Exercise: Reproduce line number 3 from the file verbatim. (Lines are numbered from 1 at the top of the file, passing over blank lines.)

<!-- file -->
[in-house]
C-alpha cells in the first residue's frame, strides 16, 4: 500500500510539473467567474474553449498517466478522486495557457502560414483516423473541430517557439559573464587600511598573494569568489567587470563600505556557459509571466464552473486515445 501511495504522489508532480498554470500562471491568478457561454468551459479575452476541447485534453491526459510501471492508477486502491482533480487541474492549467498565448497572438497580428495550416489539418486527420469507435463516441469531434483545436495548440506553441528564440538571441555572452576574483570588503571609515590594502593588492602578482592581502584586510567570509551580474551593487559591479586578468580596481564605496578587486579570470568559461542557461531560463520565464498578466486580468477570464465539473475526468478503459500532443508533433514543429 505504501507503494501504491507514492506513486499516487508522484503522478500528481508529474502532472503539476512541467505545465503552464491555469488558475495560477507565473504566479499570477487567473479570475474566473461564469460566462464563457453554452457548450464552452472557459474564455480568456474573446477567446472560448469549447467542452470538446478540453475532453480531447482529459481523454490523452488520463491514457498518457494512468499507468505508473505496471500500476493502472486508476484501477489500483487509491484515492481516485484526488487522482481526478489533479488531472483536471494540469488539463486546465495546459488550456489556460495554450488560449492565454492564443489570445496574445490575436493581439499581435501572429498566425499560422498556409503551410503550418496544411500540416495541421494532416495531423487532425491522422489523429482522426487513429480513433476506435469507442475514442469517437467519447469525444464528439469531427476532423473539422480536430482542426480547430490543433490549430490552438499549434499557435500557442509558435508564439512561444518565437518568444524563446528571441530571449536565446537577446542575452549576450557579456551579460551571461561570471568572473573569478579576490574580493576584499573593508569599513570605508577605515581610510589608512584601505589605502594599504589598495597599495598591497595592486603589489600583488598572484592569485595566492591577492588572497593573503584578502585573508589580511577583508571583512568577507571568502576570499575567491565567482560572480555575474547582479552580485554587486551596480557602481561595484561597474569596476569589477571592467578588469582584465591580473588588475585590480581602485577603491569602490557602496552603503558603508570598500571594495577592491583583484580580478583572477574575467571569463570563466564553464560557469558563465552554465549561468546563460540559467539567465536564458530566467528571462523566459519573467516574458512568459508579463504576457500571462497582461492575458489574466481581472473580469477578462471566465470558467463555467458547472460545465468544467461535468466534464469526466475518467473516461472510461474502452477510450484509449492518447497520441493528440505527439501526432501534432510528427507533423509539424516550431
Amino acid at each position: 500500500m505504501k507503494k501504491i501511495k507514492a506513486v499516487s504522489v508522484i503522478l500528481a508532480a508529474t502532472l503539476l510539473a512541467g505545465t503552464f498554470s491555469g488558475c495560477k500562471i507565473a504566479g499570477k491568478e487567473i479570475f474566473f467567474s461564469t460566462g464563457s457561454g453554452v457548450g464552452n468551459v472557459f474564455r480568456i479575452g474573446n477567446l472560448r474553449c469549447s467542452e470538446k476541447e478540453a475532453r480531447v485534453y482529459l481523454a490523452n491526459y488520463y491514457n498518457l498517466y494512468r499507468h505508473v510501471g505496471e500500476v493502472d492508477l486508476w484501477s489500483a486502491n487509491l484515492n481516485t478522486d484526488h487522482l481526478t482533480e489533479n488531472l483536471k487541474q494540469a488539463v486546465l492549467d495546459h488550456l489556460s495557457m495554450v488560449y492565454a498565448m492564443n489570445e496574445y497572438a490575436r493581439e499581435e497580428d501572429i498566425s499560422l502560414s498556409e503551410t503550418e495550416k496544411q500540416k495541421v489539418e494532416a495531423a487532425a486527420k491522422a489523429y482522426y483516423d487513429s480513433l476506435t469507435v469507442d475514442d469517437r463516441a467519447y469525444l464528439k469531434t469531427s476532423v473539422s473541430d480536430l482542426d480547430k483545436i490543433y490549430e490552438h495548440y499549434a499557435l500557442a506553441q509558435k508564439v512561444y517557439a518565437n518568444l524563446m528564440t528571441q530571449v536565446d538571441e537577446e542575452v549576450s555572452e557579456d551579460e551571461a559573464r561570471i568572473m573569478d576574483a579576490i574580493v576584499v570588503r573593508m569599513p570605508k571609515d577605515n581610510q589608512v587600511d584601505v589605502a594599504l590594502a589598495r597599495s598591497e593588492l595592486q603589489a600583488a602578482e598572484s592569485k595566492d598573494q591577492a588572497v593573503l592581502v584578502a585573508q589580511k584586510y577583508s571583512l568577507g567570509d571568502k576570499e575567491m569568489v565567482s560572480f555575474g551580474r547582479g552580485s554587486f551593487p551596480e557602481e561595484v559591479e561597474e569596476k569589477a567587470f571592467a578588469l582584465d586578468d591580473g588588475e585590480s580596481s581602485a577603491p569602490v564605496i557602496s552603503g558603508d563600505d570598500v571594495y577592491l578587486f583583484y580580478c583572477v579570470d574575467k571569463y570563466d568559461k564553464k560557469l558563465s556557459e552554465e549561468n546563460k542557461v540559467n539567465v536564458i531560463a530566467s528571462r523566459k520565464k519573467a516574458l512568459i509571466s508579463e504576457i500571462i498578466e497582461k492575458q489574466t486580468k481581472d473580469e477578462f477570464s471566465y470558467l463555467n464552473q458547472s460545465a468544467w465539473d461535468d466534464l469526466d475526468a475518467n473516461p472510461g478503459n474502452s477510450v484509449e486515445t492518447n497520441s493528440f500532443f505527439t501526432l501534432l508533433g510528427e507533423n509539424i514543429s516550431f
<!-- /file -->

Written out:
Amino acid at each position: 500500500m505504501k507503494k501504491i501511495k507514492a506513486v499516487s504522489v508522484i503522478l500528481a508532480a508529474t502532472l503539476l510539473a512541467g505545465t503552464f498554470s491555469g488558475c495560477k500562471i507565473a504566479g499570477k491568478e487567473i479570475f474566473f467567474s461564469t460566462g464563457s457561454g453554452v457548450g464552452n468551459v472557459f474564455r480568456i479575452g474573446n477567446l472560448r474553449c469549447s467542452e470538446k476541447e478540453a475532453r480531447v485534453y482529459l481523454a490523452n491526459y488520463y491514457n498518457l498517466y494512468r499507468h505508473v510501471g505496471e500500476v493502472d492508477l486508476w484501477s489500483a486502491n487509491l484515492n481516485t478522486d484526488h487522482l481526478t482533480e489533479n488531472l483536471k487541474q494540469a488539463v486546465l492549467d495546459h488550456l489556460s495557457m495554450v488560449y492565454a498565448m492564443n489570445e496574445y497572438a490575436r493581439e499581435e497580428d501572429i498566425s499560422l502560414s498556409e503551410t503550418e495550416k496544411q500540416k495541421v489539418e494532416a495531423a487532425a486527420k491522422a489523429y482522426y483516423d487513429s480513433l476506435t469507435v469507442d475514442d469517437r463516441a467519447y469525444l464528439k469531434t469531427s476532423v473539422s473541430d480536430l482542426d480547430k483545436i490543433y490549430e490552438h495548440y499549434a499557435l500557442a506553441q509558435k508564439v512561444y517557439a518565437n518568444l524563446m528564440t528571441q530571449v536565446d538571441e537577446e542575452v549576450s555572452e557579456d551579460e551571461a559573464r561570471i568572473m573569478d576574483a579576490i574580493v576584499v570588503r573593508m569599513p570605508k571609515d577605515n581610510q589608512v587600511d584601505v589605502a594599504l590594502a589598495r597599495s598591497e593588492l595592486q603589489a600583488a602578482e598572484s592569485k595566492d598573494q591577492a588572497v593573503l592581502v584578502a585573508q589580511k584586510y577583508s571583512l568577507g567570509d571568502k576570499e575567491m569568489v565567482s560572480f555575474g551580474r547582479g552580485s554587486f551593487p551596480e557602481e561595484v559591479e561597474e569596476k569589477a567587470f571592467a578588469l582584465d586578468d591580473g588588475e585590480s580596481s581602485a577603491p569602490v564605496i557602496s552603503g558603508d563600505d570598500v571594495y577592491l578587486f583583484y580580478c583572477v579570470d574575467k571569463y570563466d568559461k564553464k560557469l558563465s556557459e552554465e549561468n546563460k542557461v540559467n539567465v536564458i531560463a530566467s528571462r523566459k520565464k519573467a516574458l512568459i509571466s508579463e504576457i500571462i498578466e497582461k492575458q489574466t486580468k481581472d473580469e477578462f477570464s471566465y470558467l463555467n464552473q458547472s460545465a468544467w465539473d461535468d466534464l469526466d475526468a475518467n473516461p472510461g478503459n474502452s477510450v484509449e486515445t492518447n497520441s493528440f500532443f505527439t501526432l501534432l508533433g510528427e507533423n509539424i514543429s516550431f